Cooking · Food & Drink · Kitchen garden · Recipe · Rhubarb

Rhubarb syrup recipe…

Rhubarb – it’s one of those crops that always seems to thrive, regardless of what you do to it.

It is also one of the few that is now truly seasonal.

As soon as the first bright pink stems of forced rhubarb start to push their cloches off, I vow to keep on top of the crop and use every stalk – it never happens, I simply can’t keep up with the profusion of produce.

This year’s rhubarb was all exposed to an accidental forcing as I tried to protect it from the sharp frosts that the new year brought with it (you’re not meant to force rhubarb crowns across successive years so I tend to rotate it).

Every crown was covered with a huge upturned plant pot and very soon these covers were lifting off the ground as if by magic, due to the force of the growing stalks.

As soon as this happens every year, I guzzle up the forced vegetable, (yes, rhubarb is technically a vegetable) it’s so sweet and delicate – I stew it for breakfast toppings, condense it in syrups, churn it into chutneys to accompany meat, bake it into cakes and use it to decoratively top tarts.

As the cloches are lifted and May hits, the plants grow visibly by the day and pretty soon all six crowns here seem out of control.

The stems become greener and less sweet as they are exposed to the weather

Every year the rhubarb is comparable to courgettes due to the glut of produce the plants produce at this point.

I do my best to offer it to friends and family and resign myself to the fact that any big stalks that end up on the compost heap are also contributing to the future of the garden.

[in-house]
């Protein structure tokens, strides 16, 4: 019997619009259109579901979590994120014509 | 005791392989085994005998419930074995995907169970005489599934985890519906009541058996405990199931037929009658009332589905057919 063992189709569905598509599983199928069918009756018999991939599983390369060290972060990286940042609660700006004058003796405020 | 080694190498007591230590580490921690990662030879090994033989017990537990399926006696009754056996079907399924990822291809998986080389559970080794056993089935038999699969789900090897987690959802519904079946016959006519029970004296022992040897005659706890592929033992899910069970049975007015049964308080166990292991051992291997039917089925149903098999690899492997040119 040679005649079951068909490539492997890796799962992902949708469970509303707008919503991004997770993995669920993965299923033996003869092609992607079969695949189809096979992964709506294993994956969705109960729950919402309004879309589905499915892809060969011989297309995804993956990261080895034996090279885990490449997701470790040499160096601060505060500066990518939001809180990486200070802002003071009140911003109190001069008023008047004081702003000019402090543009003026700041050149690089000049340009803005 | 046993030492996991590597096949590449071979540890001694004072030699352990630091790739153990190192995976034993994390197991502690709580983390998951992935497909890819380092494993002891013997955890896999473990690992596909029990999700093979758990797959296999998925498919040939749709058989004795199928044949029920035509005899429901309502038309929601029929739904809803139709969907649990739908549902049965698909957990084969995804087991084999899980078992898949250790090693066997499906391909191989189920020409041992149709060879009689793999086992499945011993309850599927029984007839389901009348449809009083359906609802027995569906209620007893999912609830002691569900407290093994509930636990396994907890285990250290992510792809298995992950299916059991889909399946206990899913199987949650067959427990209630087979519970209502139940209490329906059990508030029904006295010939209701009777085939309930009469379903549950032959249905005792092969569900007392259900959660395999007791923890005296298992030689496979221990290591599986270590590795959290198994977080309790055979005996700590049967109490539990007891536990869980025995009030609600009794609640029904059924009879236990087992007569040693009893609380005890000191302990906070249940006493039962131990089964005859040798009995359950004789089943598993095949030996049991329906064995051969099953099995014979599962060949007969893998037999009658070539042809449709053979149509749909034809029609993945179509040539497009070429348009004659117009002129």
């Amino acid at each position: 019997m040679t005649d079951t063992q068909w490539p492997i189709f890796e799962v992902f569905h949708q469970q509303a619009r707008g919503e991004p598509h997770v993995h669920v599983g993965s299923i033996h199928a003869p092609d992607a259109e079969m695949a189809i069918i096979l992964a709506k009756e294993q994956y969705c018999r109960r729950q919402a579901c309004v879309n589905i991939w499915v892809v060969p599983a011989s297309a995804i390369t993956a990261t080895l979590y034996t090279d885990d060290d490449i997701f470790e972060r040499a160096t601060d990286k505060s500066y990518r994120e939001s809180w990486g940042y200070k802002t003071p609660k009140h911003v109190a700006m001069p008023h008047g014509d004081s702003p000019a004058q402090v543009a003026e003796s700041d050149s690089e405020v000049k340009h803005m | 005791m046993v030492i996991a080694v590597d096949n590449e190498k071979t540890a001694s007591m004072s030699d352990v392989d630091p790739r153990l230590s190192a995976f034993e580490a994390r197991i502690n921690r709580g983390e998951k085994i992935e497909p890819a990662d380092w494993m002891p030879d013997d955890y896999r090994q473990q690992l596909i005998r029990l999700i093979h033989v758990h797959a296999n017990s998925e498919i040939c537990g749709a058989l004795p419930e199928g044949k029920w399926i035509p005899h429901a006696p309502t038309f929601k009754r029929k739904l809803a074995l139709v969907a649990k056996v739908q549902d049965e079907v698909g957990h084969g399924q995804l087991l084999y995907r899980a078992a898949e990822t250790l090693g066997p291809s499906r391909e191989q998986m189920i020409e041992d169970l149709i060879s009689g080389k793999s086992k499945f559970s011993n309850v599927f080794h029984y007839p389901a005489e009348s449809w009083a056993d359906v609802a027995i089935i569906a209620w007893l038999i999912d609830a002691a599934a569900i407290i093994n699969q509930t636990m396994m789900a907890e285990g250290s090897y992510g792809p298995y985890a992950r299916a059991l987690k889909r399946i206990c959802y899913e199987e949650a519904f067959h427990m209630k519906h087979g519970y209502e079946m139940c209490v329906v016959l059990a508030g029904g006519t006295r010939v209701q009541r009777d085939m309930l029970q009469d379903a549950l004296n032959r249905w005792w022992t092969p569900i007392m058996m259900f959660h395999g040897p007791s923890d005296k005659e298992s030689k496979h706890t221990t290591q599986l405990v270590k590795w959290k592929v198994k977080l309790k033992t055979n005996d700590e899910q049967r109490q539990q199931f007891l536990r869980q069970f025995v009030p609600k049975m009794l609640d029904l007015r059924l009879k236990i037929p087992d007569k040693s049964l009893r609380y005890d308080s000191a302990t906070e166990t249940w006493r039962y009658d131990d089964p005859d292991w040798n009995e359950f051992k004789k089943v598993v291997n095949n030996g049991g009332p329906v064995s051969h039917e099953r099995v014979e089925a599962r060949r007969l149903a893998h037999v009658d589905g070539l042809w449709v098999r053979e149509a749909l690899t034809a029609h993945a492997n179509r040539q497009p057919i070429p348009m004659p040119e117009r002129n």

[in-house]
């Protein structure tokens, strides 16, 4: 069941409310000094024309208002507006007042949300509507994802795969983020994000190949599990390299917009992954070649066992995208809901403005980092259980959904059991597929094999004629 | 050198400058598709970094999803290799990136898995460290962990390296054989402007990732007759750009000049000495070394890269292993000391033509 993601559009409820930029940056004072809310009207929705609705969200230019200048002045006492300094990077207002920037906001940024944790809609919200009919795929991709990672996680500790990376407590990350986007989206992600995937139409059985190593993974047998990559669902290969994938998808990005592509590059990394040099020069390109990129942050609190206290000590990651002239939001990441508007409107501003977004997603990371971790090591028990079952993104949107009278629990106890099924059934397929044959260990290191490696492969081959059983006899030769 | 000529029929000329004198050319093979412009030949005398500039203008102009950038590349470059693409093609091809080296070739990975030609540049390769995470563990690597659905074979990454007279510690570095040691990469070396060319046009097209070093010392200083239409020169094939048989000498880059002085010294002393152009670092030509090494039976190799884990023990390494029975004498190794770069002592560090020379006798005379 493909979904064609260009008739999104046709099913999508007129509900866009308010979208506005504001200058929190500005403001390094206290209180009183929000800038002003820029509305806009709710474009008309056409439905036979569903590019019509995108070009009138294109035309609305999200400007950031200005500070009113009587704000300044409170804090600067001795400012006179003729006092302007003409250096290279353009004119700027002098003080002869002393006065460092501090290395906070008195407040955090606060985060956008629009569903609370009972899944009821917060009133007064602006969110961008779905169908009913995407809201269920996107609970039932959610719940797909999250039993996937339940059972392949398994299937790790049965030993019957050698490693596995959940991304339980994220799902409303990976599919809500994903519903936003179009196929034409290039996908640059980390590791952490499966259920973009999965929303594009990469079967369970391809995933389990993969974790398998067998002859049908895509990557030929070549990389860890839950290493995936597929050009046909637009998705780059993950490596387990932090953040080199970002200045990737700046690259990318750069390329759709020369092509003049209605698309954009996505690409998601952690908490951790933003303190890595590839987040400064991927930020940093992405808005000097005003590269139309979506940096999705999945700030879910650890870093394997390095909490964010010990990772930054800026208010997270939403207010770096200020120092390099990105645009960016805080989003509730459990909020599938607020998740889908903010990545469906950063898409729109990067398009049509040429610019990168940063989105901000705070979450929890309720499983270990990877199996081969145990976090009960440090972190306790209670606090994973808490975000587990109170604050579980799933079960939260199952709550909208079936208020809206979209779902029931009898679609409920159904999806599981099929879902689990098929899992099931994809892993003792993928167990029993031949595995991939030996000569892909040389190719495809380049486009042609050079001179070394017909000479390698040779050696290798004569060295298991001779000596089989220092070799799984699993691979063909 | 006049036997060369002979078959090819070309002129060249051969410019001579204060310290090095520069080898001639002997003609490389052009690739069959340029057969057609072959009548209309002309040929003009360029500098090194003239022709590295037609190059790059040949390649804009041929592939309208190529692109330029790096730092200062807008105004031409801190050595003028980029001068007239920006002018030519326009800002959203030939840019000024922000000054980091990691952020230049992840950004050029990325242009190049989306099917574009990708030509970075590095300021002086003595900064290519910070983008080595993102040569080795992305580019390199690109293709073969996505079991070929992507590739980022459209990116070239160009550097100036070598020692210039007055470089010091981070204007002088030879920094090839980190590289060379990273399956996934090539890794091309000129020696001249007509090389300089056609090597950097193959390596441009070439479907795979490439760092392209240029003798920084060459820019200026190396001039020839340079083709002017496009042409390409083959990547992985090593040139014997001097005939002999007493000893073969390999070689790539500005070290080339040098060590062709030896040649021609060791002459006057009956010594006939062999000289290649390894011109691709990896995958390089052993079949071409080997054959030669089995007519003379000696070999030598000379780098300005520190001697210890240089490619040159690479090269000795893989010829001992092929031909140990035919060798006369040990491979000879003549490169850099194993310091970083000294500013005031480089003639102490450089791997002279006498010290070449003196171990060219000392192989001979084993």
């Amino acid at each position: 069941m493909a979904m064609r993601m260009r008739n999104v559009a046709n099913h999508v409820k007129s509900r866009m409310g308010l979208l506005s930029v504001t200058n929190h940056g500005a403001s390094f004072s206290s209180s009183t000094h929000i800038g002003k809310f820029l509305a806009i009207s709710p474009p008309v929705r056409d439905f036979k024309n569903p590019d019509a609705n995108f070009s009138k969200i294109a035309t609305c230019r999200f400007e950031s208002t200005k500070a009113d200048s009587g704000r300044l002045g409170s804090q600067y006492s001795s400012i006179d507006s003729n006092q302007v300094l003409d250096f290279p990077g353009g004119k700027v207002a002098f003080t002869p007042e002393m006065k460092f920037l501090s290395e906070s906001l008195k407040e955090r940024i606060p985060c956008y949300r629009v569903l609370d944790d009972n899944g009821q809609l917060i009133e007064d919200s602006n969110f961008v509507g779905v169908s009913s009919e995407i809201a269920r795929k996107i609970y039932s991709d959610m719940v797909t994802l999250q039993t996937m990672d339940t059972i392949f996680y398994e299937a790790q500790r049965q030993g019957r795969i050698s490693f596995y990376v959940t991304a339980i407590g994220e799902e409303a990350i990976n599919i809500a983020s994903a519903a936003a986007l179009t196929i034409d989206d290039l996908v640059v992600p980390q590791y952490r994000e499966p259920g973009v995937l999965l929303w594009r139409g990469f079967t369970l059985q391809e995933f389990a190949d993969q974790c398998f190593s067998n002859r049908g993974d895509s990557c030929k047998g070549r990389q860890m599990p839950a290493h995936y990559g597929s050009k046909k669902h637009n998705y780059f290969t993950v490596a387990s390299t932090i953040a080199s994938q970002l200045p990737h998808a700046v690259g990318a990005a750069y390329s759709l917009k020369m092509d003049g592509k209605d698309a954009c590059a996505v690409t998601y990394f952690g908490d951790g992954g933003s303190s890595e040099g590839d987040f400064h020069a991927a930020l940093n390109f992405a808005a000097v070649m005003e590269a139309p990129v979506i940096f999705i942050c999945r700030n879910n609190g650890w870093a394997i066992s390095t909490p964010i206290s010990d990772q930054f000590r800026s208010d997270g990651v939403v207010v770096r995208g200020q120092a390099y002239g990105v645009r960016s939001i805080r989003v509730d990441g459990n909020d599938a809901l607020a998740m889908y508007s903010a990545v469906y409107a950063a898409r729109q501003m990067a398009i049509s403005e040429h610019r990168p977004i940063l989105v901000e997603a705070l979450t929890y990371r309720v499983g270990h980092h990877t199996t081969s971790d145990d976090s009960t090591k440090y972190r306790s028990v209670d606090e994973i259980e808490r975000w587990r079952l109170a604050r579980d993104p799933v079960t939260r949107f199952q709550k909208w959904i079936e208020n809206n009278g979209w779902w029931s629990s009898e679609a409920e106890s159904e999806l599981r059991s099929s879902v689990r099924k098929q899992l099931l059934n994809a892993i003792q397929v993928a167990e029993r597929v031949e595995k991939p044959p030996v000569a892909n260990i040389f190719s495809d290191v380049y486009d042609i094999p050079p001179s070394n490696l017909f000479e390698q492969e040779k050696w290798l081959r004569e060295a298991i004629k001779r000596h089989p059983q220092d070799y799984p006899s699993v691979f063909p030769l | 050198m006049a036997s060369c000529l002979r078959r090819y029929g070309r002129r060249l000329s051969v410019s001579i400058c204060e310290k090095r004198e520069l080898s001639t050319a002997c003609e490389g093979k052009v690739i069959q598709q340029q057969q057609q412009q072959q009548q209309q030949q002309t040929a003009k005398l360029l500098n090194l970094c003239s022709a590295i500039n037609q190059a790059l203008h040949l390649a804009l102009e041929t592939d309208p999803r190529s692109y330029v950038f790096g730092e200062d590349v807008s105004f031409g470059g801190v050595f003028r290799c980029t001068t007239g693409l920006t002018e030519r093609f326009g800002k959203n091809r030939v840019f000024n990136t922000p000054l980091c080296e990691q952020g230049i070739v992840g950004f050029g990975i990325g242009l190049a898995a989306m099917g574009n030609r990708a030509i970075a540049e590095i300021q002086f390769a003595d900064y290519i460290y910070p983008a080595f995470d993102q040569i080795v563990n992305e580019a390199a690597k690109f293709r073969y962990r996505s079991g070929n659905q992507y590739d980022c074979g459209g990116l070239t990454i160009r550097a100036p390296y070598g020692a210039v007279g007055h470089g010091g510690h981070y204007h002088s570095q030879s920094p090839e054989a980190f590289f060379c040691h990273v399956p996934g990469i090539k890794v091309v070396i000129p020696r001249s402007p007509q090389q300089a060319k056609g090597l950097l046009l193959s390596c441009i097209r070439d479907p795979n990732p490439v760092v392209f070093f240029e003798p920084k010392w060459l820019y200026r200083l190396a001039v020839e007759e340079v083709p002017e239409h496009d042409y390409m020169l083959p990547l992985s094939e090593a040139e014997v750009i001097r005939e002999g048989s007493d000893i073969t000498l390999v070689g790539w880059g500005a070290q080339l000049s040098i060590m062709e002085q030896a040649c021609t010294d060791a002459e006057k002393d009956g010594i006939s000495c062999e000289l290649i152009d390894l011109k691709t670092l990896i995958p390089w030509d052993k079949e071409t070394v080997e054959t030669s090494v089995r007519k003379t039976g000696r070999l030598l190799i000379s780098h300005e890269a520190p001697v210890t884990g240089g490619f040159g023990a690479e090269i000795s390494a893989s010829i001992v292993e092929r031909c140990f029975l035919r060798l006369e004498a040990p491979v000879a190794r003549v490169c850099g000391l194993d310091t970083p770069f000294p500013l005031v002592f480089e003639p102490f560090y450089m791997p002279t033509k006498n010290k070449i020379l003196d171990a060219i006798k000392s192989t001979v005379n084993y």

I often get to the point where I’m rhubarb-ed out. Similarly with courgettes, but only because I stick with the same recipes and struggle to find new ways to use it.

(Last year I solved the courgette problem – more on that later in the season).

As I harvested the last of the this year’s forced rhubarb – I kept it going for an unseasonably long time by harvesting each crown fully and re-covering it – I turned to making large batches of rhubarb syrup for delicious homemade cordial.

It’s so very simple and uses masses of rhubarb in each concoction, it’s also utterly delicious.

If you don’t already grow rhubarb, I urge you to give it a go.

You’ll be richly rewarded with succulent, juicy and enormously tasty crops which are very versatile if you’re willing to experiment…

Rhubarb syrup

...use to make a cordial, add to Prosecco or drizzle on cakes and ice cream

Course Drinks
Keyword Rhubarb


  • 250 g sugar
  • 1 lemon 2 broad strips of zest and juice of the whole lemon
  • 600 g rhubarb


  1. Add the sugar and 300ml of water to a large saucepan and heat gently until the sugar dissolves

  2. Add the lemon juice, strips of zest and rhubarb

  3. Cook over a low heat until the rhubarb is soft and falling apart

  4. Allow to cool a little and then strain the contents of the saucepan through a sieve lined with a square of muslin or cloth

  5. Press the rhubarb thoroughly to extract as much juice from it as possible

  6. Pour the strained juice into a sterilised bottle and keep in the fridge

  7. Enjoy with water as a cordial, use to flavour Prosecco or as a drizzle on cakes and ice cream






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